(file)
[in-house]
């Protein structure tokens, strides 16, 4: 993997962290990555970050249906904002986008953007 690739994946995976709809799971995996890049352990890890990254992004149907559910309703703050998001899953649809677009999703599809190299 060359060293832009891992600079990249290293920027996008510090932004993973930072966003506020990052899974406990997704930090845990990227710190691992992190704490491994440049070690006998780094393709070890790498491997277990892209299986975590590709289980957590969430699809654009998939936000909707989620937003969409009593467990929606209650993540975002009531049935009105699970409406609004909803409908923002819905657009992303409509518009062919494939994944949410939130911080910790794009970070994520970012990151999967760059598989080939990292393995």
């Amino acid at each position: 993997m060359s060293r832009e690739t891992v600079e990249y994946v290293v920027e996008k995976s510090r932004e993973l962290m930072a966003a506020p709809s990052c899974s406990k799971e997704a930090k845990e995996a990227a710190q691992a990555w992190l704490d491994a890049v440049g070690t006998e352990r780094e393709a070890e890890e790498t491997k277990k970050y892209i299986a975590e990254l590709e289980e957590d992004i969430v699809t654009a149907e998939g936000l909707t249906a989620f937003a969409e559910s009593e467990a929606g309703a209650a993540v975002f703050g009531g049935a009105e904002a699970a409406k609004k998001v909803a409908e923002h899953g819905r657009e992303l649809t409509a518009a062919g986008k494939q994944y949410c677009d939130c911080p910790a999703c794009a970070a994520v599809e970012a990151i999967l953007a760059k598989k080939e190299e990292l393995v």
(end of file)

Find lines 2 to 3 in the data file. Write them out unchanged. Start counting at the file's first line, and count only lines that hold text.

């Protein structure tokens, strides 16, 4: 993997962290990555970050249906904002986008953007 690739994946995976709809799971995996890049352990890890990254992004149907559910309703703050998001899953649809677009999703599809190299 060359060293832009891992600079990249290293920027996008510090932004993973930072966003506020990052899974406990997704930090845990990227710190691992992190704490491994440049070690006998780094393709070890790498491997277990892209299986975590590709289980957590969430699809654009998939936000909707989620937003969409009593467990929606209650993540975002009531049935009105699970409406609004909803409908923002819905657009992303409509518009062919494939994944949410939130911080910790794009970070994520970012990151999967760059598989080939990292393995």
């Amino acid at each position: 993997m060359s060293r832009e690739t891992v600079e990249y994946v290293v920027e996008k995976s510090r932004e993973l962290m930072a966003a506020p709809s990052c899974s406990k799971e997704a930090k845990e995996a990227a710190q691992a990555w992190l704490d491994a890049v440049g070690t006998e352990r780094e393709a070890e890890e790498t491997k277990k970050y892209i299986a975590e990254l590709e289980e957590d992004i969430v699809t654009a149907e998939g936000l909707t249906a989620f937003a969409e559910s009593e467990a929606g309703a209650a993540v975002f703050g009531g049935a009105e904002a699970a409406k609004k998001v909803a409908e923002h899953g819905r657009e992303l649809t409509a518009a062919g986008k494939q994944y949410c677009d939130c911080p910790a999703c794009a970070a994520v599809e970012a990151i999967l953007a760059k598989k080939e190299e990292l393995v």